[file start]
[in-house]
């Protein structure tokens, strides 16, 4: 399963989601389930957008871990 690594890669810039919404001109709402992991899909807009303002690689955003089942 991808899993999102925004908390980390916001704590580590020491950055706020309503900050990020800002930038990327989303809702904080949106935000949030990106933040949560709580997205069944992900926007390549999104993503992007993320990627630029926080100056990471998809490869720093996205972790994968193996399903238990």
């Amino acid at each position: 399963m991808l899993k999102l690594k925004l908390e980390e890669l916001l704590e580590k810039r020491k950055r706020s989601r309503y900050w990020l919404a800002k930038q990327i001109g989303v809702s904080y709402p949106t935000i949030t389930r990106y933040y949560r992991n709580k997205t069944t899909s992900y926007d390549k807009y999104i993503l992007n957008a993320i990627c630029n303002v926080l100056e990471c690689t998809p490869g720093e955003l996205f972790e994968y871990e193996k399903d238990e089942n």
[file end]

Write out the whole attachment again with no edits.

[in-house]
């Protein structure tokens, strides 16, 4: 399963989601389930957008871990 690594890669810039919404001109709402992991899909807009303002690689955003089942 991808899993999102925004908390980390916001704590580590020491950055706020309503900050990020800002930038990327989303809702904080949106935000949030990106933040949560709580997205069944992900926007390549999104993503992007993320990627630029926080100056990471998809490869720093996205972790994968193996399903238990």
């Amino acid at each position: 399963m991808l899993k999102l690594k925004l908390e980390e890669l916001l704590e580590k810039r020491k950055r706020s989601r309503y900050w990020l919404a800002k930038q990327i001109g989303v809702s904080y709402p949106t935000i949030t389930r990106y933040y949560r992991n709580k997205t069944t899909s992900y926007d390549k807009y999104i993503l992007n957008a993320i990627c630029n303002v926080l100056e990471c690689t998809p490869g720093e955003l996205f972790e994968y871990e193996k399903d238990e089942n």